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View Full Version : BREAKING: FAA: Children among 17 dead in Montana plane crash


CrossCourt~Rally
Mar 23rd, 2009, 03:27 AM
BUTTE, Mont. A small plane possibly carrying children on a ski trip crashed Sunday as it approached the Butte airport, killing 14 to 17 people aboard, a federal official said. The single engine turboprop nose-dived into a cemetery 500 feet from its destination.

The aircraft crashed and burned while attempting to land, said Federal Aviation Administration spokesman Mike Fergus. The plane crashed in Holy Cross Cemetery.

An investigator with the National Transportation Safety Board offered few details at a press conference in Butte Sunday night. No cause of the crash was given.

"We are just beginning our investigation," said Kristi Dunks. "We don't have a lot of information at this time.

"Certain family members were contacted," she said. "At this point, I don't have an exact number."

The aircraft had departed from Oroville, Calif., and the pilot had filed a flight plan showing a destination of Bozeman, about 85 miles southeast of Butte. But the pilot canceled his flight plan at some point and headed for Butte, Fergus said.

Preliminary reports indicate the dead include numerous children, he said. There were no known fatalities on the ground, he added.

"We think that it was probably a ski trip for the kids," Fergus said.

Martha and Steve Guidoni, who were at a gas station across from the cemetery, told the Standard that the plane "just nose-dived into the ground."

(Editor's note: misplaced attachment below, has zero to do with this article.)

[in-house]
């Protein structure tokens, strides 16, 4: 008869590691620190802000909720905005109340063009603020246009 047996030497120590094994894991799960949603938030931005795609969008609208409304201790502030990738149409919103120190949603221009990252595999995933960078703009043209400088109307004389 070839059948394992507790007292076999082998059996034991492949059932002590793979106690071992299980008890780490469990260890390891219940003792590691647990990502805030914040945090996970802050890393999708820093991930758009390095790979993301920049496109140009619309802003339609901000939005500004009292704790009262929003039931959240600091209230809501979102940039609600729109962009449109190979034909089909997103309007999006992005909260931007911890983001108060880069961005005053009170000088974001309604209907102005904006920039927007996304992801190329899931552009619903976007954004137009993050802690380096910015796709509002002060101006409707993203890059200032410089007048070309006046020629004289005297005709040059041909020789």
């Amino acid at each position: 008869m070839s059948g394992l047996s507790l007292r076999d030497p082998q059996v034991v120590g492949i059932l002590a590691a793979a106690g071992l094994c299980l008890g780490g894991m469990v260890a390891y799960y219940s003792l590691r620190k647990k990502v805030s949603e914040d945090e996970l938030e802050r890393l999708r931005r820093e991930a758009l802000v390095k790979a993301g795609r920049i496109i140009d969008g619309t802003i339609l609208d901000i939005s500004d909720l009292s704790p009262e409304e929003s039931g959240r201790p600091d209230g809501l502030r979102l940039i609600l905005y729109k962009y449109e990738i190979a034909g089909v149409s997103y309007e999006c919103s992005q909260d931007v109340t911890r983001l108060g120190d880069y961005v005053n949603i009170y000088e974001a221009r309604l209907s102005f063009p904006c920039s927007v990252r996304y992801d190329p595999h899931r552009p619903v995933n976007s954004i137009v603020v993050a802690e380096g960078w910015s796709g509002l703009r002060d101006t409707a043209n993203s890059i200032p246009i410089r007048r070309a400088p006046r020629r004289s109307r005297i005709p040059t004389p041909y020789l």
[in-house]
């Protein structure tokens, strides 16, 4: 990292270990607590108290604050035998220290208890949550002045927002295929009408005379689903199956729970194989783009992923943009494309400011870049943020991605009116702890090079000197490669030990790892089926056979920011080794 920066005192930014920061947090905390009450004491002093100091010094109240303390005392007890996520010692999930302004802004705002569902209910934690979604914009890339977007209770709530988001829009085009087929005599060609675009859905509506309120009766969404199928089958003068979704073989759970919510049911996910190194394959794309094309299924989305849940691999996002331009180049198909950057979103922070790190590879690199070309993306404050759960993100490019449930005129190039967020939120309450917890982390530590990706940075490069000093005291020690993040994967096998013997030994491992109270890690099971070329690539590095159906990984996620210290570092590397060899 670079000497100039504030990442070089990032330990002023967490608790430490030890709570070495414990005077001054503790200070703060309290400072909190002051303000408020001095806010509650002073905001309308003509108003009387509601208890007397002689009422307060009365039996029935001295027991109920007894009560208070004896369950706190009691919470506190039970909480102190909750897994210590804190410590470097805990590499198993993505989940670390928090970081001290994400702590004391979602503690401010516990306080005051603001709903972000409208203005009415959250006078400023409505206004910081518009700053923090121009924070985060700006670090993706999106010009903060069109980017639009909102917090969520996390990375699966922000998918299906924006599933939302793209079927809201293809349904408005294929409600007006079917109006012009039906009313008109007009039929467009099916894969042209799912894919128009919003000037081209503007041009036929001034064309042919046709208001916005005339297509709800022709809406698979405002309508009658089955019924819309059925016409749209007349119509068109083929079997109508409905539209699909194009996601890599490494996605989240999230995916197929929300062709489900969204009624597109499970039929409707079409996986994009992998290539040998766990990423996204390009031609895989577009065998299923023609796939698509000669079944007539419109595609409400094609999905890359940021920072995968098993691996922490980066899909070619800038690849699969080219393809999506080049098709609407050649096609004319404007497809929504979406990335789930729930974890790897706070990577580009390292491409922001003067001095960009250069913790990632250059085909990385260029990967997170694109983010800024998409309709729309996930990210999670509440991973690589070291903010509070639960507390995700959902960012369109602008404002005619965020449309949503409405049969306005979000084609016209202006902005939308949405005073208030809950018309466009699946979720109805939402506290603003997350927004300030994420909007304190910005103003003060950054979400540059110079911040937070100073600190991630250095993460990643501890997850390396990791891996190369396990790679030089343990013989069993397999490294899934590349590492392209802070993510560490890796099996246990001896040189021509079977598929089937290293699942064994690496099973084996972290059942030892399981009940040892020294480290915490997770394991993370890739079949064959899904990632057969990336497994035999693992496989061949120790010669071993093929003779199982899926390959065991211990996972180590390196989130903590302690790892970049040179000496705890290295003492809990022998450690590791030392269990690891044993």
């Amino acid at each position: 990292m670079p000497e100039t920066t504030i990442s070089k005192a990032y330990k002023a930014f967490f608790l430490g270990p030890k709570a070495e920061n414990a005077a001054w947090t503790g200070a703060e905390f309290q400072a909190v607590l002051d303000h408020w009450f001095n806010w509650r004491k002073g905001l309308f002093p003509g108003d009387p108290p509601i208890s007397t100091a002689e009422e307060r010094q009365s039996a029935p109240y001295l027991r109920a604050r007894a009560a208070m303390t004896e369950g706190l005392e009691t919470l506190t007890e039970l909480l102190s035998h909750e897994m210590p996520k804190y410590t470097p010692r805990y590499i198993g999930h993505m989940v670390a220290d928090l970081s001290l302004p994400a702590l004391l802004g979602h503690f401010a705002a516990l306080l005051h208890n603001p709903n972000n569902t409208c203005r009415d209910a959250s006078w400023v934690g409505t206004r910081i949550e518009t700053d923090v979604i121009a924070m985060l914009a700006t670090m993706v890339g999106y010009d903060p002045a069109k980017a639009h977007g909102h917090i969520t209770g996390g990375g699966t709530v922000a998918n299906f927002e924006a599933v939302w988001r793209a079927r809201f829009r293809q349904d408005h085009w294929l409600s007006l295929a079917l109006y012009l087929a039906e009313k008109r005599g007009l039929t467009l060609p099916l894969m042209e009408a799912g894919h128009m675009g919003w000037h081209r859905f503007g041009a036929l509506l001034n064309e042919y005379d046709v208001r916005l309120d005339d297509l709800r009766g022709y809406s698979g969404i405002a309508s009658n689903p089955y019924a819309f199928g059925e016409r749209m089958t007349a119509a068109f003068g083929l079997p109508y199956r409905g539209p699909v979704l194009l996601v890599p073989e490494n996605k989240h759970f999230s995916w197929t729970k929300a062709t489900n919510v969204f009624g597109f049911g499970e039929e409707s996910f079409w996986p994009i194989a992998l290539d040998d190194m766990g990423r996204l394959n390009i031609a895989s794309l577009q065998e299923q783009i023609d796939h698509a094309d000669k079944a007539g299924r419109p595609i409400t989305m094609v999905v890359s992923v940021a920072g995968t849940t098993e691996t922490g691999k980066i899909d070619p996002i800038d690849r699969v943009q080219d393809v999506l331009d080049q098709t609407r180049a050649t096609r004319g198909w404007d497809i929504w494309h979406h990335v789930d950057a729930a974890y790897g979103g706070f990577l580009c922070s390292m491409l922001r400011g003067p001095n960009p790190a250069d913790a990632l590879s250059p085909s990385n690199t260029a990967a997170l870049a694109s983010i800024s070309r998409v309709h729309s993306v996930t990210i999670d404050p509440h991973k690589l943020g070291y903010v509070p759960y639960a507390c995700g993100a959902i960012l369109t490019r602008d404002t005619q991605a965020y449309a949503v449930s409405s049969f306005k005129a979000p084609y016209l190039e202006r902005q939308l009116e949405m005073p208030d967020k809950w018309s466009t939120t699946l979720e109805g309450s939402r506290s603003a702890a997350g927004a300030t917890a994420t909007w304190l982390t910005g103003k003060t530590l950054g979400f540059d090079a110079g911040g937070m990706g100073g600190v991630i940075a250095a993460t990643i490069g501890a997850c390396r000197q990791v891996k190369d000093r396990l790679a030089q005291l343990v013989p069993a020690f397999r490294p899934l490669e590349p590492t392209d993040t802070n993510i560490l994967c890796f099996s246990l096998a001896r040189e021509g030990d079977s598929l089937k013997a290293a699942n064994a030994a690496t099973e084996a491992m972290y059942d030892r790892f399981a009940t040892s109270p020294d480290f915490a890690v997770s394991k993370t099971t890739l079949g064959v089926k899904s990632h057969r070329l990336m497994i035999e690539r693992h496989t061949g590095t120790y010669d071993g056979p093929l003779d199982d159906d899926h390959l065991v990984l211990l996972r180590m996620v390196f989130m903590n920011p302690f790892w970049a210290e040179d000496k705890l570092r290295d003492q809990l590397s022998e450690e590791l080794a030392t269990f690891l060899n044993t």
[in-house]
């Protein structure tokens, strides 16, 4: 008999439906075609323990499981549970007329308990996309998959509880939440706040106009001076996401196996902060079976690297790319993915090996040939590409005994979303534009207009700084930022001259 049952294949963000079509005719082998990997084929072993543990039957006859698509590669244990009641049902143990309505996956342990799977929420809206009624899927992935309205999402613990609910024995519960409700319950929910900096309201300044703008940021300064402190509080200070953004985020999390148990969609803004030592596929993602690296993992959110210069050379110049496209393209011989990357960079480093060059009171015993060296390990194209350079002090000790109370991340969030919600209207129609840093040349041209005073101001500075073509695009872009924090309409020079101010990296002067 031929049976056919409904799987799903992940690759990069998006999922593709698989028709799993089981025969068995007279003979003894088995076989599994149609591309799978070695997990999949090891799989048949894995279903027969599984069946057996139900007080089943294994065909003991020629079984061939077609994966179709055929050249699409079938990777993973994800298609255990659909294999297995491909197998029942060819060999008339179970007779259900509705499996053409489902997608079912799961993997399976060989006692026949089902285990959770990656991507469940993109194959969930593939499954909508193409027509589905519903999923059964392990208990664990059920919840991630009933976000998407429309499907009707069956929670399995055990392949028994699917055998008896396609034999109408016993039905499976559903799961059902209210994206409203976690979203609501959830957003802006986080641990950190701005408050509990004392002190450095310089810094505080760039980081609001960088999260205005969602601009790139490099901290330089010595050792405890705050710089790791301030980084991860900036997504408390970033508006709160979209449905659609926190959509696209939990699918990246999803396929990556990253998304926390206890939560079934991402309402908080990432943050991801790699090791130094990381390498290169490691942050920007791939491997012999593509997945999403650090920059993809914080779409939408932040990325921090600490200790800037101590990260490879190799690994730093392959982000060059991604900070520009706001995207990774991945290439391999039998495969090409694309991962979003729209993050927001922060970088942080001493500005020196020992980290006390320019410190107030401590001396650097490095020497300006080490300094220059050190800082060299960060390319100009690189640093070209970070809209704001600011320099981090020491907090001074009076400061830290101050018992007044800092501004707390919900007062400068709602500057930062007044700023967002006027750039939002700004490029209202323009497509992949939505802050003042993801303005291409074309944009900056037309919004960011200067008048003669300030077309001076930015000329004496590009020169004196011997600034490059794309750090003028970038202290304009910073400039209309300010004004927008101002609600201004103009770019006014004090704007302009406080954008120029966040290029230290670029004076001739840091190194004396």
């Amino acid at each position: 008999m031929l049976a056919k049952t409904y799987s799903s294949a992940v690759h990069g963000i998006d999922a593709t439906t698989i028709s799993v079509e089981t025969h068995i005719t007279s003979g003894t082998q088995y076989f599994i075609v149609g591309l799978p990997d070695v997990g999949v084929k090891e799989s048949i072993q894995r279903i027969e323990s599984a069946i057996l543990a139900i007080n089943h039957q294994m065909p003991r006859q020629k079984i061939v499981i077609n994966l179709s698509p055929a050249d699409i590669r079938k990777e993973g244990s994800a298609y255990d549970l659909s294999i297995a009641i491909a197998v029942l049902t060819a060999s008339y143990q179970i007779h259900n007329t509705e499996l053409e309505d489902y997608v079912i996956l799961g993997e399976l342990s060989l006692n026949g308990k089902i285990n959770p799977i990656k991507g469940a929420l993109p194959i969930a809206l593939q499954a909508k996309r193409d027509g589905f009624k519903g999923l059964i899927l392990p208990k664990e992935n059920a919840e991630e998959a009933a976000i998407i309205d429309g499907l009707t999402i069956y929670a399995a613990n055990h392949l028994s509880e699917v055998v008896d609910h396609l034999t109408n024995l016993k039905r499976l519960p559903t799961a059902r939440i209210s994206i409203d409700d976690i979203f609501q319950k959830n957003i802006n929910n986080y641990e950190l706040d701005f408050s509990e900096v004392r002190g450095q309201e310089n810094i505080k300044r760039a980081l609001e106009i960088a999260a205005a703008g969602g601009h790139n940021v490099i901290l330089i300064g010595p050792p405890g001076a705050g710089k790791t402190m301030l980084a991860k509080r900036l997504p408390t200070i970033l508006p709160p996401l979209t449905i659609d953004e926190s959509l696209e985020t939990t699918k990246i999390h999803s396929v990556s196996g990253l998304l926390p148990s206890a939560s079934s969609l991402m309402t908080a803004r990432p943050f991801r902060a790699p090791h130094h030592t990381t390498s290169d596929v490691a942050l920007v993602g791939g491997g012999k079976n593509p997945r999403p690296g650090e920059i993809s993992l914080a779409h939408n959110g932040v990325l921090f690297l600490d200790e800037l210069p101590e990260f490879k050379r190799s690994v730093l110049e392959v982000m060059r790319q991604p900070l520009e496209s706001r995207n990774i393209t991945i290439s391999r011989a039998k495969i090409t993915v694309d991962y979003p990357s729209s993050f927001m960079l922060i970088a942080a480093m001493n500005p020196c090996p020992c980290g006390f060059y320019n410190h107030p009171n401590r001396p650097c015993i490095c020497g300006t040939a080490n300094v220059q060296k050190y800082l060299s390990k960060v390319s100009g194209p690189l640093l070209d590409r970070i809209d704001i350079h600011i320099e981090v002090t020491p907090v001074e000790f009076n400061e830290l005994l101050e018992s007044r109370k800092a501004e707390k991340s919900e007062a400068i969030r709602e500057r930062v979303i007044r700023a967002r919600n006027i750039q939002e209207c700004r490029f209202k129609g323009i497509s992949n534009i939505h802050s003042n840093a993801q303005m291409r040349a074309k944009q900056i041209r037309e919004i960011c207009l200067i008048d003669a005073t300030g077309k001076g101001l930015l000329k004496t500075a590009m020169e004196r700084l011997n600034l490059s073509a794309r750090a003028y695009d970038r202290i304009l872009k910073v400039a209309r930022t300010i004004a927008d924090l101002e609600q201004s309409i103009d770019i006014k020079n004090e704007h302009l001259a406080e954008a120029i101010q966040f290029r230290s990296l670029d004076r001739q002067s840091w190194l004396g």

"My husband went over there to see if he could do anything," Martha Guidoni said.

Fergus said the Pilatus PC-12 aircraft was manufactured in 2001. Such planes are certified to carry 12 people.

The plane was registered to Eagle Cap Leasing Inc. in Enterprise, Ore., Fergus said. He didn't know who was operating the plane.

I. Felkamp is listed in Oregon corporate records as Eagle Cap's president. Attempts to reach him by phone were unsuccessful.

The flight originated at Brown Field Municipal airport in San Diego on Saturday evening and flew to Redlands, Calif., where it left Sunday morning for Vacaville, Calif., according to Flight Aware, a Web site that tracks air traffic. From there it flew to Oroville, Calif., and then to Butte. The NTSB could not confirm that information.

"We are still gathering the information of the aircraft, it's purpose, what they were doing and where they were going," Dunks said.

In California, Tom Hagler said he saw a group of about a dozen children and four adults Sunday morning at the Oroville Municipal Airport, about 70 miles north of Sacramento.

Hagler, owner of Table Mountain Aviation, described the children as ranging from about 6- to 10 year olds. He let the children into his building to use the restroom.

"There were a lot of kids in the group," he said. "A lot of really cute kids."